Measurement and Performance Management Program (Balanced Scorecard- BSC).  The purpose of the BSC program establishes an

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 Enabling and Support Measures                        No Associated Objective                                        Measure 009
Acquisition System Performance Management Plan framework under which the Office of Acquisition Management (OAM) may ensure
that business systems adhere to EPA's mission and vision, and strategy statements follow best business management practices, and comply
with applicable statutes, regulations, and contract terms and conditions.  Through the utilization of the Balance Scorecard framework,
OAM will be able to identify opportunities to strengthen the EPA's Acquisition Workforce Strategic Human Capital Plan, thus allowing
EPA to purse all available authorities and strategies to ensure that the Agency appropriate resources and the best qualified staff to provide
mission support. The BSC program operates with performance measures, self-assessment, and peer review/oversight components.
 Record Last Updated: 02/08/2013 08:42:29 AM

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  Enabling and Support Measures                      No Associated Objective                                    Measure 010
  Measure Code : 010 - Cumulative percentage reduction in GreenHouse Gas (GHG)
  Scopes 1  & 2 emissions.
  Office of Administration and Resource Management (OARM)
   1. Measure and DQR Metadata
   Goal Number and Title                          Enabling Support Program
   Objective Number and Title
   Sub-Objective Number and Title
   Strategic Target Code and Title
   Managing Office
   Performance Measure Term Definitions
GreenHouse Gas (GHG) Scope 1 emissions: Scope 1 GHG emissions are emissions associated with fossil fuel burned at EPA facilities or
in EPA vehicles and equipment. Sources of Scope 1 GHG emissions include fuel oil and natural gas burned in boilers, gasoline used in
vehicles, and diesel fuel used in emergency generators.

GreenHouse Gas (GHG) Scope 2 emissions: Scope 2 GHG emissions are emissions associated with indirect sources of energy such as
electricity, chilled water, or purchased steam. For example, the GHG emissions from the coal and natural gas used to generate the
electricity supplied to EPA facilities are considered EPA Scope 2 GHG emissions.

Note:  This measure reports cumulative percentage reduction in Scope 1 and 2 emissions aggregately.

EPA's 34 reporting facilities: The EPA facilities at which the Agency controls building operations, pays utility bills directly to the utility
company, and reports annual energy and water consumption data to the U.S. Department of Energy in order to demonstrate compliance with
federal energy and water reduction requirements.
1)      Research Triangle Park, NC New Main
2)      Research Triangle Park, NC RTF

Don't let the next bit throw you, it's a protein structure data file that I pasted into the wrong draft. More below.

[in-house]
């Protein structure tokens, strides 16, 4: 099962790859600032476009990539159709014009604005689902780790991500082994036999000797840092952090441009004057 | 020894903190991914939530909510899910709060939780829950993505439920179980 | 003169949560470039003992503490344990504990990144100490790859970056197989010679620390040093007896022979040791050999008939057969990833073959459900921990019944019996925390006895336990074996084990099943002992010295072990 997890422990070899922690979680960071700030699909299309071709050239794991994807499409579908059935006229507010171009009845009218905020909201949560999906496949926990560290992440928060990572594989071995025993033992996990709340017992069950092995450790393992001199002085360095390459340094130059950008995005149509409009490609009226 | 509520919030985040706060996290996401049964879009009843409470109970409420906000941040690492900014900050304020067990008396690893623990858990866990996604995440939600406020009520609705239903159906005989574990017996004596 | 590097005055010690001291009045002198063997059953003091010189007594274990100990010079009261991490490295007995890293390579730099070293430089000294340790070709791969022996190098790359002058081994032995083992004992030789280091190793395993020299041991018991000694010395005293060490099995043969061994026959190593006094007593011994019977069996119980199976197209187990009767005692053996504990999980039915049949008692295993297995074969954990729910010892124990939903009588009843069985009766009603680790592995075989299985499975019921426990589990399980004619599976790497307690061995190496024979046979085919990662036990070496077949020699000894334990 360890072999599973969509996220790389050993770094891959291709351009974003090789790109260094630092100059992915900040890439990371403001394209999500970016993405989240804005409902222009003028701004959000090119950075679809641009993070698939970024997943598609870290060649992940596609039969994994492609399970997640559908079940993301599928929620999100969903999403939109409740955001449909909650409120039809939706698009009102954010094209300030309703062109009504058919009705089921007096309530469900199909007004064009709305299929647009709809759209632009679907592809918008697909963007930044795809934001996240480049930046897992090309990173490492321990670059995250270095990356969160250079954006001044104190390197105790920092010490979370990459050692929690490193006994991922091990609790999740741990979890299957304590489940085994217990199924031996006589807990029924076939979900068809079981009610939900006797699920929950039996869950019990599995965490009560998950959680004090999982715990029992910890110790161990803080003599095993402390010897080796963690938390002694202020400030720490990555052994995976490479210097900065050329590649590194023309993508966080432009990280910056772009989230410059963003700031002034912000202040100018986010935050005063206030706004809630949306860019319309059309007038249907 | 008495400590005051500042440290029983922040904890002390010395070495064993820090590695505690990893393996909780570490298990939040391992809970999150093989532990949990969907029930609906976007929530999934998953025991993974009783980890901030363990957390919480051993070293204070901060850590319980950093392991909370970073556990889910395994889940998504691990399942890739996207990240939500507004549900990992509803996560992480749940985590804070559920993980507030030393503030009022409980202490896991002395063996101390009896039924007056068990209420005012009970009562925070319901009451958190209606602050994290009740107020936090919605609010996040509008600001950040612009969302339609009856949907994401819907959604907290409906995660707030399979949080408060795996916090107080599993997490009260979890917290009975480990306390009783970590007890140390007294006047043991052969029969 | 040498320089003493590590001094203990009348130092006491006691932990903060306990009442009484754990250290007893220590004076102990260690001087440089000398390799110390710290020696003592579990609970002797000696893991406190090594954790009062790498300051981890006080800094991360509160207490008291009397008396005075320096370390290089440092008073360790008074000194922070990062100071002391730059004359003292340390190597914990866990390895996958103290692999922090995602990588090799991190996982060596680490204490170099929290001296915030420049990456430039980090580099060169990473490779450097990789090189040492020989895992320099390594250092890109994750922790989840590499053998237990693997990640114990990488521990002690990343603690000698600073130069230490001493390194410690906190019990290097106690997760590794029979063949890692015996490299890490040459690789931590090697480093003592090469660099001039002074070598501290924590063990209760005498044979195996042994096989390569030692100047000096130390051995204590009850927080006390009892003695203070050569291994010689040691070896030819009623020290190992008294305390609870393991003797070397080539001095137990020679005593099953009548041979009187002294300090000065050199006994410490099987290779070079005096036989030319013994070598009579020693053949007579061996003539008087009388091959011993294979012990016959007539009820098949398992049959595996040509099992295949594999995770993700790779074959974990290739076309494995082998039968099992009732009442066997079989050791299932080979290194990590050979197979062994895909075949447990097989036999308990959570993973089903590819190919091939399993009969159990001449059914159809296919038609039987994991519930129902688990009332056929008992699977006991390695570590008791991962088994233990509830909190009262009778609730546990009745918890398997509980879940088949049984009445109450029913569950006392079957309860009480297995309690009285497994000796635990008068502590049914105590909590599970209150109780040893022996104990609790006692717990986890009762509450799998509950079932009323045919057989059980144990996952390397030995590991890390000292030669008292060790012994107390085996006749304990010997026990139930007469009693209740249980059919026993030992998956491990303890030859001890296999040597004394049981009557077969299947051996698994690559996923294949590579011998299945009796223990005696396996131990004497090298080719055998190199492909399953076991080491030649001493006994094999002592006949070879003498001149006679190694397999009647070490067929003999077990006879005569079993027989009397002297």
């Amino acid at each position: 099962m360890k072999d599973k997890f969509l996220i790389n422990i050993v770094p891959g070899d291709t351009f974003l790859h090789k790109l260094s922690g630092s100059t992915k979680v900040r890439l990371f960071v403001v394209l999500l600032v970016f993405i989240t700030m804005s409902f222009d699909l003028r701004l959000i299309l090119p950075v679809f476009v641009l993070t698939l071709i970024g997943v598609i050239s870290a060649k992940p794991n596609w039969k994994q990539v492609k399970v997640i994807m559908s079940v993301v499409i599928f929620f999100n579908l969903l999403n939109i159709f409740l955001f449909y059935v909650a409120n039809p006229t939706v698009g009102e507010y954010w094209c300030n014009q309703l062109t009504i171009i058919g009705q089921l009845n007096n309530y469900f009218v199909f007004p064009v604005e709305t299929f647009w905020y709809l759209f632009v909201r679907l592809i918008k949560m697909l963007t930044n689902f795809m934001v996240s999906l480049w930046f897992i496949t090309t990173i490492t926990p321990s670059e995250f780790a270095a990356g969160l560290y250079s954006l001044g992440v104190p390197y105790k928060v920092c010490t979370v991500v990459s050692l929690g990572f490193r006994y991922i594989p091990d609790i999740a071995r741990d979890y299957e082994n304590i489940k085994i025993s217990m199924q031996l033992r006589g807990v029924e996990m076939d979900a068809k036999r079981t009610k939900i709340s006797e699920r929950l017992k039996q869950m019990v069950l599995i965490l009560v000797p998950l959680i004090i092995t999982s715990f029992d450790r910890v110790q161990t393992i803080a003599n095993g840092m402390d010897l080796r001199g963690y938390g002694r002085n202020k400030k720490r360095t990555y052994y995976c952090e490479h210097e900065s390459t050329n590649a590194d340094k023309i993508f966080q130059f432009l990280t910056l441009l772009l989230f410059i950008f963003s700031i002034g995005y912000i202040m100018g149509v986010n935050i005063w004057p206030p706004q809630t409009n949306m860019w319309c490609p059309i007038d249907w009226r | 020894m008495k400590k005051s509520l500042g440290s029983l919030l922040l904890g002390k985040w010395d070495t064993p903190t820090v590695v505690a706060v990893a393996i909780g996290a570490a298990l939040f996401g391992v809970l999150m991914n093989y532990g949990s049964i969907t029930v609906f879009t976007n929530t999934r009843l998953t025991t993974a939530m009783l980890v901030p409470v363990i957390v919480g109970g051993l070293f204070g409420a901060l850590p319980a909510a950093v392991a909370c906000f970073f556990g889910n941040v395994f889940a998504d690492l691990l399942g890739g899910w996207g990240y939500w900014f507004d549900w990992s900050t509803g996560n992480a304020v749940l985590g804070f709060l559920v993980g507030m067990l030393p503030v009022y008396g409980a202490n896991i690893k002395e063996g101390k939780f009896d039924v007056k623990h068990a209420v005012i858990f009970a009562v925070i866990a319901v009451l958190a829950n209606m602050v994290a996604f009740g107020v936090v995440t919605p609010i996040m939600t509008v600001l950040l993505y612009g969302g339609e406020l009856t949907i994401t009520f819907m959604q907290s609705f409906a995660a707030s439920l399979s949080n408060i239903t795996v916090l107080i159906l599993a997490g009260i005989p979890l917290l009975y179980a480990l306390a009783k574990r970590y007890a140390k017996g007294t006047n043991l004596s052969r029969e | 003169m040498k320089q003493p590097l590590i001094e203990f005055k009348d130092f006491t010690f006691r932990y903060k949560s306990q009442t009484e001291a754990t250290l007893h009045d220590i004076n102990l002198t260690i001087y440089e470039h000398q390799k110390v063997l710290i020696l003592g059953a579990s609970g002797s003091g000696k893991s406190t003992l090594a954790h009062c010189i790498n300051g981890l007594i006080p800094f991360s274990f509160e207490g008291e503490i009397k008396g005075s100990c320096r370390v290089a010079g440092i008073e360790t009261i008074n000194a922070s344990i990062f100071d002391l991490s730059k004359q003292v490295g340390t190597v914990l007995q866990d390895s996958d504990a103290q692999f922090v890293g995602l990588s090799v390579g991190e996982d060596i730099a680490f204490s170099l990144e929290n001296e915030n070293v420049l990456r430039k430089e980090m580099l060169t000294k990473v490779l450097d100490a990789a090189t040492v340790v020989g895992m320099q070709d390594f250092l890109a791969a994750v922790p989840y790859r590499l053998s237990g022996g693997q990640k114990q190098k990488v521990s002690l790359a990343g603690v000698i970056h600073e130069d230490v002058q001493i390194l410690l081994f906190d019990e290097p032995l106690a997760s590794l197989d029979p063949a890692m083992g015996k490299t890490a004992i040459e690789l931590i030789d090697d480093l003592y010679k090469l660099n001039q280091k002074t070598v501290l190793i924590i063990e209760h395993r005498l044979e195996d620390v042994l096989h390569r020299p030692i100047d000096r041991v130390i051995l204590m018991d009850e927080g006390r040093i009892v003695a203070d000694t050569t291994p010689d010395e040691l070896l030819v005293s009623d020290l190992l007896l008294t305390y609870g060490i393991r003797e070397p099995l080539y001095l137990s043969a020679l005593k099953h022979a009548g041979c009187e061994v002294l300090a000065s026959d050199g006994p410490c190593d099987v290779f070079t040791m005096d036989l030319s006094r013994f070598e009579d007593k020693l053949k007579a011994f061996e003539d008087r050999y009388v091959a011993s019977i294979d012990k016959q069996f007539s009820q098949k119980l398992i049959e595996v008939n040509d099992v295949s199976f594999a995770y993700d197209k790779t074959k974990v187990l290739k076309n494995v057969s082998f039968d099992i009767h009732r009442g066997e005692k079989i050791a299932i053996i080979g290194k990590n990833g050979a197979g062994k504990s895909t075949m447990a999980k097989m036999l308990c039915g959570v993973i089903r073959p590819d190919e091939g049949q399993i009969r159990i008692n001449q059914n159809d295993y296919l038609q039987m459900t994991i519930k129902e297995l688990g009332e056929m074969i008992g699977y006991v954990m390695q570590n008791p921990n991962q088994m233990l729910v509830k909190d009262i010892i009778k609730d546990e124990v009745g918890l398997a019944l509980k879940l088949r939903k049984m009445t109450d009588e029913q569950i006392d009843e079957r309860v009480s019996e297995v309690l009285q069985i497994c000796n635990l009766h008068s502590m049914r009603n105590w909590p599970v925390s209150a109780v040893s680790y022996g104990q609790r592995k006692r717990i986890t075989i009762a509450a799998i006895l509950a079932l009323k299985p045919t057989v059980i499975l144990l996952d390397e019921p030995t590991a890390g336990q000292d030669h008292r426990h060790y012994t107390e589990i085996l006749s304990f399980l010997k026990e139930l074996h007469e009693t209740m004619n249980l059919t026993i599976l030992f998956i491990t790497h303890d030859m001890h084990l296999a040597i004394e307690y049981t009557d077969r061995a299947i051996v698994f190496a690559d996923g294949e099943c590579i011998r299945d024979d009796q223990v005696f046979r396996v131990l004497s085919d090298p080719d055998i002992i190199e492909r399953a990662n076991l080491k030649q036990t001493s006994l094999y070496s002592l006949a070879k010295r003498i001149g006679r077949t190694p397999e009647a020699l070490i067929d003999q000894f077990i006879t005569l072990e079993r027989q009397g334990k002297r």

3)      Research Triangle Park, NC National Computer Center
4)      Research Triangle Park, NC Incinerator
5)      Research Triangle Park, NC Child Care Center
6)      Research Triangle Park, NC Page Road
7)      Chapel Hill, NC
8)      Cincinnati - AWBERC, OH
9)      Cincinnati- T and E, OH
10)     Cincinnati- Center Hill,  OH

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  Enabling and Support Measures                       No Associated Objective                                       Measure 010
11)     Cincinnati - Child Care
12)     Cincinnati - PUBS, OH
13)     Ann Arbor,  MI
14)     Fort Meade, MD
15)     Edison, NJ
16)     Edison - REAC, NJ
17)     Duluth, MN
18)     Las Vegas, NV
19)     Narragansett, RI
20)     Richmond, CA
21)     Corvallis-Main, OR
22)     Corvallis-WRS, OR
23)     Houston, TX
24)     Athens-ORD, GA
25)     Athens SESD, GA
26)     Manchester, WA
27)     Kansas City STC, KS
28)     Golden, CO
29)     Chelmsford, MA
30)     Gulf Breeze, FL
31)     Newport, OR
32)     Ada, OK
33)     Montgomery, AL
34)     Grosse He, MI

FY 2008 baseline: 140,911 metric tons of carbon dioxide equivalent (MTCO e). A breakdown of this baseline is available at
http://www.epa.gov/oaintrnt/documents/epa_ghg_targets_letter_omb.pdf

Background: This measure tracks EPA's performance in meeting Executive Order 13514 ( Federal Leadership in Environmental, Energy,
and Economic Performance) and demonstrating leadership in GHG emissions reductions. For more information on Executive Order 13514,
please see http://www.epa.gov/oaintrnt/practices/eol3514.htm. More information on EPA's GHG reduction goals and strategies is available
at http://www.epa.gov/oaintrnt/ghg/strategies.htm, and EPA's letter informing OMB of the Agency's Scope 1 and 2 GHG emissions
reduction goal is available at http://www.epa.gov/oaintrnt/documents/epa_ghg_targets_l etter_omb.pdf An OIG evaluation of EPA's
progress in meeting its GHG reduction goals is available at http://www.epa.gov/oig/reports/2011/20110412-1 l-P-0209.pdf
 2. Data Definition and Source Reporting
 2a. Original Data Source

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 Enabling and Support Measures                        No Associated Objective                                       Measure 010
EPA Contractor
2b. Source Data Collection                                                                                                       |
Source Data Collection Methods:
Scope 1 emissions. See section on Energy Consumption Goal for detail on Enegy and Water Data collection. For other foundation
information needed for GHG emissions calculations, EPA relies primarily on federal wide data systems to collect other information
necessary to collect foundation data for GHG Scope 1 and 2 emissions. These data systems are used by all federal agencies, with some